|Publication number||US4208739 A|
|Application number||US 05/926,370|
|Publication date||Jun 17, 1980|
|Filing date||Jul 20, 1978|
|Priority date||Jul 20, 1978|
|Publication number||05926370, 926370, US 4208739 A, US 4208739A, US-A-4208739, US4208739 A, US4208739A|
|Inventors||Shyue-Ching Lu, Lin-nan Lee, Russell J. F. Fang|
|Original Assignee||Communications Satellite Corporation|
|Export Citation||BiBTeX, EndNote, RefMan|
|Patent Citations (2), Non-Patent Citations (1), Referenced by (34), Classifications (6), Legal Events (1)|
|External Links: USPTO, USPTO Assignment, Espacenet|
The present invention is directed to a technique for encryption and channel encoding of messages to provide both security and reliability of transmission over noisy channels. More particularly, the invention resides in an integrated encryption and coding technique which, without knowing the key to the system, is computationally infeasible to break by a cryptanalyst even with the most sophisticated computer.
The invention combines in an integrated system two independent concepts: (1) error-correction channel coding techniques for reliable and accurate transmission of data or messages; and (2) cryptographic techniques for privacy or security of data or messages which must be protected. The implementation of the two techniques in a single system is not new. A typical block diagram for accurate and secure data transmission over noisy channels is shown in FIG. 1. In this system, the output of the data source 11 is supplied to an encipherer 12 of any well-known design, such as a pseudo-random noise generator, which "scrambles" the input data. The enciphered data is then encoded by a forward-error-correcting code by channel encoder 13 before transmission over the noisy channel 14. The forward-error-correcting code may be either a block code or a tree code, such as a convolutional code, both of which are well known in the art. For details of such codes and techniques of implementing the same, reference may be had to any one of several standard texts in the field of which the following are but examples:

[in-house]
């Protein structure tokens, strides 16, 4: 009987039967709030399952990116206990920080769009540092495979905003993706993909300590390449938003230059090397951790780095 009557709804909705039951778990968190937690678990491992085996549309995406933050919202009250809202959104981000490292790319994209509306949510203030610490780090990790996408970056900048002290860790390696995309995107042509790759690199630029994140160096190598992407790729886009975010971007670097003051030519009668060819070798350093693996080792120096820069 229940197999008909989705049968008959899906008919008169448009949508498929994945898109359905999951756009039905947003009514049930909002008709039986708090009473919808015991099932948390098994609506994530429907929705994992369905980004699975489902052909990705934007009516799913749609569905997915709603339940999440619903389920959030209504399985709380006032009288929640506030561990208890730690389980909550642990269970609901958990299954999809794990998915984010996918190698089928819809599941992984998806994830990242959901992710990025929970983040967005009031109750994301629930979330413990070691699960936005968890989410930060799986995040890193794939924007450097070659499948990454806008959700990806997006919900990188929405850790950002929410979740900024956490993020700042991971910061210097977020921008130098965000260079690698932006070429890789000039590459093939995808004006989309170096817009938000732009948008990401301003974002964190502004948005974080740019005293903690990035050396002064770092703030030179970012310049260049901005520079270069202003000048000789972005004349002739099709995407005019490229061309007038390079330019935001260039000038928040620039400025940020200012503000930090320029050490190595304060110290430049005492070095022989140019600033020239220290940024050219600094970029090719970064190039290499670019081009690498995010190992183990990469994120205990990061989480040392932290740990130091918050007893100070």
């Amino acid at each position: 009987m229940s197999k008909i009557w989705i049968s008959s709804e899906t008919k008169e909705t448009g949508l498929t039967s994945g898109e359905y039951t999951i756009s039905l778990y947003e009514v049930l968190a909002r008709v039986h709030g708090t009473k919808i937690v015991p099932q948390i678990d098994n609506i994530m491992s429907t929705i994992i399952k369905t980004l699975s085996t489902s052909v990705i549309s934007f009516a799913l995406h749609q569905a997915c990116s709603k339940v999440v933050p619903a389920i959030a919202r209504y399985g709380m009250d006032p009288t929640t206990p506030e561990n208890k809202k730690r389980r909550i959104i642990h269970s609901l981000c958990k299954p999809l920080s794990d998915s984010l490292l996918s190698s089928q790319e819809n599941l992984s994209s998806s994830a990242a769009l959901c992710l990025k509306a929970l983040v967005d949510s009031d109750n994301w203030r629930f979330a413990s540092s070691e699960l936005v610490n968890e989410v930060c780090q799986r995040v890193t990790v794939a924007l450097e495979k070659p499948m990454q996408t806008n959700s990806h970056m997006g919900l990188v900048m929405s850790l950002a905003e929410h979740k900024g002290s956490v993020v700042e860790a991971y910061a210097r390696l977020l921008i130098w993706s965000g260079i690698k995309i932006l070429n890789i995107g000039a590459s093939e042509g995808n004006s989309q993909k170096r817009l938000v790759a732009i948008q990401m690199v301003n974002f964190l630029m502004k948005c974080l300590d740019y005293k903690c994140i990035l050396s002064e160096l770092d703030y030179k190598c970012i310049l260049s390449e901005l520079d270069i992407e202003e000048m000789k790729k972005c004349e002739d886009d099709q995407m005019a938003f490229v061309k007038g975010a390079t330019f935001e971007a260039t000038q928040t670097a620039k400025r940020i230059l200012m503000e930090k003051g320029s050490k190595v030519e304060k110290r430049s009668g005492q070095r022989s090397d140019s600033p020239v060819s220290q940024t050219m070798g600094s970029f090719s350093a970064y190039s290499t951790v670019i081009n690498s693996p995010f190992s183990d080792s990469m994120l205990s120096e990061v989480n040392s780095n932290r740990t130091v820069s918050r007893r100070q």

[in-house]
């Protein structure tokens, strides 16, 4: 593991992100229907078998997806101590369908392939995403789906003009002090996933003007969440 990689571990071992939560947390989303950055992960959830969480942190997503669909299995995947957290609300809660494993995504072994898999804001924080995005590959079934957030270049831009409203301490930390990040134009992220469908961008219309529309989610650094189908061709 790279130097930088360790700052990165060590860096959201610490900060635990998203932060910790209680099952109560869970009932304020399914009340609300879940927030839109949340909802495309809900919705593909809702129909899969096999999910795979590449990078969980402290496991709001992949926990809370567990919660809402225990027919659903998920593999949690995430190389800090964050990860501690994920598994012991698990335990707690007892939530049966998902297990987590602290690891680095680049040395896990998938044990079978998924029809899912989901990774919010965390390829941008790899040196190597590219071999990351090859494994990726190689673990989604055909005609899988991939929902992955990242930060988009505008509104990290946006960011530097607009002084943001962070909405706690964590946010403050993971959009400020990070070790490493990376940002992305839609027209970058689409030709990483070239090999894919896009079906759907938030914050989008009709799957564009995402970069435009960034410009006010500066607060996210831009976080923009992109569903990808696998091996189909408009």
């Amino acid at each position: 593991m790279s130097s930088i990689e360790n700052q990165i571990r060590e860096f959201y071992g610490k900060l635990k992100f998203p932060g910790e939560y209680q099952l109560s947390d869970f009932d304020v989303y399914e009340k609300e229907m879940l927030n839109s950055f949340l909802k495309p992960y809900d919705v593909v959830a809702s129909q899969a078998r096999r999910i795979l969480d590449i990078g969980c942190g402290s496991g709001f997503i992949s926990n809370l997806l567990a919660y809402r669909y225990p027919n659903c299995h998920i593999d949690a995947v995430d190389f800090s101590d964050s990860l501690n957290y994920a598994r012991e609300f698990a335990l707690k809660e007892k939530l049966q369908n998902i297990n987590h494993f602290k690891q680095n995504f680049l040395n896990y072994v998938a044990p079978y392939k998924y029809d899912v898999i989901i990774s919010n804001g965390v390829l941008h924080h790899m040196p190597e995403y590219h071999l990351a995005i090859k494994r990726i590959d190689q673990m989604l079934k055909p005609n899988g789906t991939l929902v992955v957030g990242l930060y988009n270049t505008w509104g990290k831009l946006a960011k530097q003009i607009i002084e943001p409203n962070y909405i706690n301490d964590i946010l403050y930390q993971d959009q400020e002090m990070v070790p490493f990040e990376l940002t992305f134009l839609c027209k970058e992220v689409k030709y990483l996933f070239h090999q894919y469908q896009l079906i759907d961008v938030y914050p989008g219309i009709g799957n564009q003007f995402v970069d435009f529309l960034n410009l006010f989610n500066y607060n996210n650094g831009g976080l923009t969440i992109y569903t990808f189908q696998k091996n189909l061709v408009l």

Berlekamp, Elwyn R., Algebraic Coding Theory, McGraw-Hill Book Company (1968).
Peterson, W. Wesley, and E. J. Weldon, Jr., Error-Correcting Codes, 2d Ed., The MIT Press (1972).
Wozencraft, J. M., and I. M. Jacobs, Principles of Communication Engineering, John Wiley & Sons (1965).
At the receiver, the encoded and enciphered data corrupted by channel noise is first decoded by a channel decoder 15 which, if the encoder 13 is a block code encoder, performs what is known in the art as maximum-likelihood decoding or, if the encoder 13 is a convolutional encoder, may be a Viterbi or sequential decoder, both of which are well known in the art. Usually, forward-error-correcting channel codes are employed to reduce the transmission errors caused by channel noise to such an extent that the errors present in the decoded data stream are practically negligible. This decoded data stream is then deciphered by decipherer 16 to reconstitute the original data or message for the data user 17.
While the system shown in FIG. 1 would appear to accomplish the desired objectives in a straightforward manner, there are serious problems in a practical implementation of the system. The separate data encryption and channel coding and corresponding separate channel decoding and deciphering results in an overall system which is both very complex and very costly. Moreover, most cryptosystems require that the encipherer and decipherer maintain synchronization, and this can be a potential weakness of such a cryptosystem.
It is therefore an object of the present invention to provide an integrated data encryption and channel coding scheme which can significantly reduce the system complexity and cost, as compared with those using separate data encryption and channel coding techniques.
It is another object of the present invention to provide an integrated encryption and channel coding technique which will not only correct and hence reduce errors caused by channel noise but will also protect message privacy against the most sophisticated opponents, who may have the most powerful computers in the world to decipher the message electronically.